13. He and the other master villains are designed poorly. To me, it's just that simple. They aren't "realistic" enough for suspension of disbelief and they aren't usable in most contexts. Others can disagree and it's probably another discussion. I've been redoing the master villains I like (it isn't that many - Gravitar, Holocaust, and Invictus) and just ignoring the rest. Point bloat is just a major understatement for these designs.
  14. That's only if you think that a villain's primary purpose is to present a tactical combat challenge to an entire superhero team. I'm not as focused on tactical combat. What's more important to me is that the over all world make sense.
  15. Well, there is a pretty good resolution. You just slash the villain power levels. I started the thread to kind of think through whether there was any justification beyond having fun tactical combats that the average villain should be more powerful than what we are told is an average hero in Champions Universe. For many reasons (demographic and just my own idea of how superhero stories generally develop), I think villains should be much less powerful than how they are presented in the CU published material.
  16. The Batman and Superman animated universe (and the broader Diniverse I guess) are my favorite comic setting nowadays, but the difference between them and Champions is that it is heavily implied that there basically are no superheroes before Batman and Superman (in fact, doesn't Mrs. Kent make this very point to Clark when discussing his Superman identity in the pilot for S:TAS?). So they work great if you want your PCs to be among the first (or the first) heroes in the world. That kind of a setting certainly simplifies the universe building. To me, though, if I'm going to use Hero System rules, I'm going to use the CU (or at least a modified CU). I would probably use M&M 2E if I were going to use another setting (including a TAS setting).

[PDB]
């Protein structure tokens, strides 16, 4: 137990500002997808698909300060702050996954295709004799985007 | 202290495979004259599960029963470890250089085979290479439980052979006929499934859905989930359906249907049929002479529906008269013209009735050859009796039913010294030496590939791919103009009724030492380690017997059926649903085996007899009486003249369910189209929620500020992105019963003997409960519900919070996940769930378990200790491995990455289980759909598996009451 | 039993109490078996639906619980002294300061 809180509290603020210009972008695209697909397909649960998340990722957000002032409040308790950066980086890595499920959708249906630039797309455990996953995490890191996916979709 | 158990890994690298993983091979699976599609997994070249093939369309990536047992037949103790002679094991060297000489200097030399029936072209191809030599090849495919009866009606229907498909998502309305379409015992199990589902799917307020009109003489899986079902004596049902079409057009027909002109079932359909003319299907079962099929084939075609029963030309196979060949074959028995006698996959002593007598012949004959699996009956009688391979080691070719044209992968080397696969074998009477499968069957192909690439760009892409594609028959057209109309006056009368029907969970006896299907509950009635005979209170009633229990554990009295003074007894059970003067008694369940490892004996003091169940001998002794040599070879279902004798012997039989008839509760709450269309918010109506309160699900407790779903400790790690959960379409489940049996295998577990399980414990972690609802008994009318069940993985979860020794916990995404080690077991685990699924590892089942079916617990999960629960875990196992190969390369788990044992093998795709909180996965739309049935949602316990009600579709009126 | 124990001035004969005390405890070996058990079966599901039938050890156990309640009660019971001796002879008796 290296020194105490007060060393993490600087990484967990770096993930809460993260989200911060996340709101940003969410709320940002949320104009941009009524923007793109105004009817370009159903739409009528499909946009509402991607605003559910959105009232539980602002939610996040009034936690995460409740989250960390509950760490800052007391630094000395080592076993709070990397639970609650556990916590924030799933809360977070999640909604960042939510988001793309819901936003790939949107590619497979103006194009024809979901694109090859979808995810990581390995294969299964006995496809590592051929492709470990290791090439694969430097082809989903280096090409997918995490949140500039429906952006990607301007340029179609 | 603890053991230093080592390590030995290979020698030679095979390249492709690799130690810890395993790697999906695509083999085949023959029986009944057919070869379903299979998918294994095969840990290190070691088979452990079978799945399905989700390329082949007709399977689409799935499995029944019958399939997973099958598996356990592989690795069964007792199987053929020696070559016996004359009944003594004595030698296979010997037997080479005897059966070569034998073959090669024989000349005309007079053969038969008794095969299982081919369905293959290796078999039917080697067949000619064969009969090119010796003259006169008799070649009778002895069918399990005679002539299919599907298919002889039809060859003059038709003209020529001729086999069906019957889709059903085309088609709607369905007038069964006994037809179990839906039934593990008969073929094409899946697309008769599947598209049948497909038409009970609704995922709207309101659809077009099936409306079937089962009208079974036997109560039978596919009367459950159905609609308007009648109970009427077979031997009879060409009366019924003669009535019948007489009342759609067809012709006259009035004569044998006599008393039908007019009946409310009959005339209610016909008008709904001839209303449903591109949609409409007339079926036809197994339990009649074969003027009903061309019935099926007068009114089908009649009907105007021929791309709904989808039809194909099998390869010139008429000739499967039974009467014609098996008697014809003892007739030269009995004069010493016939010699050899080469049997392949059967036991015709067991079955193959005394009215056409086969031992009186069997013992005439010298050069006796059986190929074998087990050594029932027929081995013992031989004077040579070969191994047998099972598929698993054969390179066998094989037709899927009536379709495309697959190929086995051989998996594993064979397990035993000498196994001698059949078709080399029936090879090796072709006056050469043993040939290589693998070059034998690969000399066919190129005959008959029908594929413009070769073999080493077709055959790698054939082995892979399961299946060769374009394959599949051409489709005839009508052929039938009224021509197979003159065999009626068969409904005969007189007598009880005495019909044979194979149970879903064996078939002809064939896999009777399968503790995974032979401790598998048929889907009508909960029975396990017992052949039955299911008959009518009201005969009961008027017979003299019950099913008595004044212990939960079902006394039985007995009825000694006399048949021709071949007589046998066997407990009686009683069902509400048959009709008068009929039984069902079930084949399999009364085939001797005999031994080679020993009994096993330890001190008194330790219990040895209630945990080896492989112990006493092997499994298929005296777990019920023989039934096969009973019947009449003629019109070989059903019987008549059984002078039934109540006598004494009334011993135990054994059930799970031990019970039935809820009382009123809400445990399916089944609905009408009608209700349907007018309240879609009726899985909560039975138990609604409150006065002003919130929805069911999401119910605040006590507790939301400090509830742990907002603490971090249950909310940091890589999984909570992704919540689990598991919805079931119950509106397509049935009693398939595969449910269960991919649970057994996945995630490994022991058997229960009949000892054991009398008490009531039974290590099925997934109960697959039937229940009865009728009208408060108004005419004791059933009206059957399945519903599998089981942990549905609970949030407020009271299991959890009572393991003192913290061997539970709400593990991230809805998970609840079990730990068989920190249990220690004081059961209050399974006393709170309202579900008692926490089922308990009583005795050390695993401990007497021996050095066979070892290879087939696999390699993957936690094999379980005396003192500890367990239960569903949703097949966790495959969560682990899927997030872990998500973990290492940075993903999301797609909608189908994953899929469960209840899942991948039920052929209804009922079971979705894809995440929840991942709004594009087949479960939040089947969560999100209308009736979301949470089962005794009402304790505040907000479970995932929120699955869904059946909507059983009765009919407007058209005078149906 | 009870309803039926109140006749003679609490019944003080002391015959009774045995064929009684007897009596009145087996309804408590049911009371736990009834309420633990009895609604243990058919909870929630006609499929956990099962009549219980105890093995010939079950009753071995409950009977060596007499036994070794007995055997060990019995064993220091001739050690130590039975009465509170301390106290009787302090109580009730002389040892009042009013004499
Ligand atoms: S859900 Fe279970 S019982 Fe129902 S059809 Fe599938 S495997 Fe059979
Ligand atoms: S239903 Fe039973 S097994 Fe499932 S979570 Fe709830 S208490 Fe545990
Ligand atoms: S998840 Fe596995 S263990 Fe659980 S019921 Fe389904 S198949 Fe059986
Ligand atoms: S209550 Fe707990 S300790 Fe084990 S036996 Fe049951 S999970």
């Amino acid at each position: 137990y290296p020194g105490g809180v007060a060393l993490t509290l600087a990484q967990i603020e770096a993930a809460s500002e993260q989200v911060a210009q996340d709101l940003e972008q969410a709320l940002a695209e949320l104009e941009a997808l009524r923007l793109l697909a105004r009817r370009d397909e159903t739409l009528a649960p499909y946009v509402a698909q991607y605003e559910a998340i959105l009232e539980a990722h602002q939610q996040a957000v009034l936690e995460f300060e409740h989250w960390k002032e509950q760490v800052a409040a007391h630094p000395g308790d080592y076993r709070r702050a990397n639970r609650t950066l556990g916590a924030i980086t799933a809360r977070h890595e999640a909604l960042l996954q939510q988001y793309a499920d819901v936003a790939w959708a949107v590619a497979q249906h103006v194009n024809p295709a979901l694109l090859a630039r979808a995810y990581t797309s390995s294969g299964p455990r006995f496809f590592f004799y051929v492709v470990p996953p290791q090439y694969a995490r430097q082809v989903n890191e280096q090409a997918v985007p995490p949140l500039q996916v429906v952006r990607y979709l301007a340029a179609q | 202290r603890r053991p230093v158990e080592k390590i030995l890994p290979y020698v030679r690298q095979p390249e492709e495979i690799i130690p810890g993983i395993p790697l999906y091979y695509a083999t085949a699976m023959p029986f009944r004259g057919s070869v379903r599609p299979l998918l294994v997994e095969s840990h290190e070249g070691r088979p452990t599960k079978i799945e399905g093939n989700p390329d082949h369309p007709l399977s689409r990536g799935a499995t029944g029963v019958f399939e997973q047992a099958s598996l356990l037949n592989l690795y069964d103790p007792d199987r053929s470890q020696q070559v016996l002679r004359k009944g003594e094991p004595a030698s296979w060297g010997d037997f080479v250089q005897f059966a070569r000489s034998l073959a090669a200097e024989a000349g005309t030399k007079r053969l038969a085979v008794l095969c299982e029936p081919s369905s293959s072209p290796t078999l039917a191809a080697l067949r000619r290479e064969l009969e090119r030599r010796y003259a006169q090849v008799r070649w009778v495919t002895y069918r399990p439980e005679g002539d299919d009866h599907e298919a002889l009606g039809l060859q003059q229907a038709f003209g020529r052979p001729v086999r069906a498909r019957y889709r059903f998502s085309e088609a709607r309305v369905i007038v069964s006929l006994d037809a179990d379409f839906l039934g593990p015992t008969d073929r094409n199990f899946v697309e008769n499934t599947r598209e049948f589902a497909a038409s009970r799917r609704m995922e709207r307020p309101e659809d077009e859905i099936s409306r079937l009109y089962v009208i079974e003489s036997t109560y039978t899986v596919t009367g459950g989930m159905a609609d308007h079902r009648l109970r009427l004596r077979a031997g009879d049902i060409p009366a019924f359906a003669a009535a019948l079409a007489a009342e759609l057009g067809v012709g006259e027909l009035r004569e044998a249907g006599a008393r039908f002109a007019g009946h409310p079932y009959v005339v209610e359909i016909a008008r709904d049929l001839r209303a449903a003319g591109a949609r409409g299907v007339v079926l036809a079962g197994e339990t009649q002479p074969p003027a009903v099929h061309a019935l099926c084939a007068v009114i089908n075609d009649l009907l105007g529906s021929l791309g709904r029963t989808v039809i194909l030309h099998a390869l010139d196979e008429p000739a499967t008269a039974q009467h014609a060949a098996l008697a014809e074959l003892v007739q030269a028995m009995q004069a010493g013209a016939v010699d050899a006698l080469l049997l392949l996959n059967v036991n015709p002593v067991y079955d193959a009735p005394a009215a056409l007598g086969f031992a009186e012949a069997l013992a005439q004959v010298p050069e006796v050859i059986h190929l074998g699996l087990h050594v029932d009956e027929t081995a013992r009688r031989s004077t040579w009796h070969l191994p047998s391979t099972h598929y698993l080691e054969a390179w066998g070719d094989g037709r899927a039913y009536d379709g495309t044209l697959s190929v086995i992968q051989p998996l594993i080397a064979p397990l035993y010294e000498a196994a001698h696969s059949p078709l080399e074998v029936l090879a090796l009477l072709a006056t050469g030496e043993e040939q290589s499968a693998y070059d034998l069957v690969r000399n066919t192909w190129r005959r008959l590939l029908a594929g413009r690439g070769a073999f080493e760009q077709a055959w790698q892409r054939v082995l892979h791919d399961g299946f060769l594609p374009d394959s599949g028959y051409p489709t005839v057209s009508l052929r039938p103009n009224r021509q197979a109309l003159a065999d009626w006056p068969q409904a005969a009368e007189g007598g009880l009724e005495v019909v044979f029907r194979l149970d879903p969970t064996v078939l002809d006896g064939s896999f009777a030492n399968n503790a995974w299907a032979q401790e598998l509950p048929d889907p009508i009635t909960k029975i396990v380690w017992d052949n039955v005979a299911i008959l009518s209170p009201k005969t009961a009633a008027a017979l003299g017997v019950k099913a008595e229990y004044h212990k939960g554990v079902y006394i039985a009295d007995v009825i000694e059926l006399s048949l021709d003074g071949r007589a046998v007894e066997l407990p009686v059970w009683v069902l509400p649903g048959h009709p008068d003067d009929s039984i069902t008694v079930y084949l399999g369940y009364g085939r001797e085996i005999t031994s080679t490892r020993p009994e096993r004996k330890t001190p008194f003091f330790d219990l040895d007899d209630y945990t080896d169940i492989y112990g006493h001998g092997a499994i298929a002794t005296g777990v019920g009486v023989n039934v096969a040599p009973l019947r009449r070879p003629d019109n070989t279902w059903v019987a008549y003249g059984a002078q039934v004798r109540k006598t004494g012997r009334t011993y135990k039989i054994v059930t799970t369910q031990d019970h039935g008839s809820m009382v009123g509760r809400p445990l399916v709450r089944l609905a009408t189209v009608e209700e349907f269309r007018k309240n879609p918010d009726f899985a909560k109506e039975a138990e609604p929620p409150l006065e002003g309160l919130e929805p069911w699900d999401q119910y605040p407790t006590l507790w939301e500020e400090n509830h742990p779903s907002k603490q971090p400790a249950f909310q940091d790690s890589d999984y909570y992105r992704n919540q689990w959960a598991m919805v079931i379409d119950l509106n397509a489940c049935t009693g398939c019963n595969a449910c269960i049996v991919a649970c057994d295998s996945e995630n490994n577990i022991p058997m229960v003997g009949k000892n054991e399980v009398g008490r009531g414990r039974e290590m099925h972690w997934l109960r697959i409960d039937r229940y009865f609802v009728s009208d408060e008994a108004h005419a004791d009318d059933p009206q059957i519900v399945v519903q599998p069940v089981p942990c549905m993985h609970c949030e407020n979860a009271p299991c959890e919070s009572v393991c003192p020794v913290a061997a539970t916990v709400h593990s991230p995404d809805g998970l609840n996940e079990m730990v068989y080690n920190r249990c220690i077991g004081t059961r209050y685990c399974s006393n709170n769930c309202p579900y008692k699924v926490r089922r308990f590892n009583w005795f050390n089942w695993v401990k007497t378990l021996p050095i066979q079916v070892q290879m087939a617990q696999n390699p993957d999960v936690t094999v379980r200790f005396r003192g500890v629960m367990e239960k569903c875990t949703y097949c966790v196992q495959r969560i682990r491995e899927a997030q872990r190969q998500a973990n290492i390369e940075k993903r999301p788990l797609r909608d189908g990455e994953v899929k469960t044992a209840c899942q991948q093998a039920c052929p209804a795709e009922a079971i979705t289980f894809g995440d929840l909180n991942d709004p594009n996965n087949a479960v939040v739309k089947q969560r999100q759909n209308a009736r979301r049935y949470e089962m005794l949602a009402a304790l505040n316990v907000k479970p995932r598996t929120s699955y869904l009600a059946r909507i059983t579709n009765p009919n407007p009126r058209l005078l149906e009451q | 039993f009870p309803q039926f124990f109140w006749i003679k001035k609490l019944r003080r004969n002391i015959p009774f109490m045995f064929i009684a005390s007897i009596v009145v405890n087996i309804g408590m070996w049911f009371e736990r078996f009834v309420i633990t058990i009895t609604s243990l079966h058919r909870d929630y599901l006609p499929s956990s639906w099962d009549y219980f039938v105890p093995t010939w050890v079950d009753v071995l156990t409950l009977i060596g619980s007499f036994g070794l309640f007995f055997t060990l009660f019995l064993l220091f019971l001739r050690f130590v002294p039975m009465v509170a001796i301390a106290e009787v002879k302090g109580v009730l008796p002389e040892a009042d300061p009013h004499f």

17. Well, they can't do much worse than VIPER . . . .
  18. First off, I got a copy of the Batman Roleplay Game (heavily used) when I was in middle school and that was my introduction to roleplaying (I am sure it was published years before and out of print when I got it; I never even knew there was a broader DC game until much later since I never saw it). The book has had a profound influence on my hobbies. Second off, I just don't think I agree with you. The idea that villains pop up in onesies and twosies and are dealt with by the already extant heroes doesn't make a lot of demographic sense either. I think a GM needs to understand what the world population of superhumans is (6,000 according to CU, if using that as a guide), divide them up between heroes and villains (3:2, according to CU again), and then figure out what makes the most sense in terms of relative power levels. The last is where I think CU breaks down and requires GM modifications. Third off, I am going to replace VIPER with COBRA in My Champions Universe.
  19. But that doesn't mean that Gotham needs fewer police officers.
  20. I think villains do sometimes work against each other. But I don't think it happens often enough or would be effective enough to truly affect the demographic balance.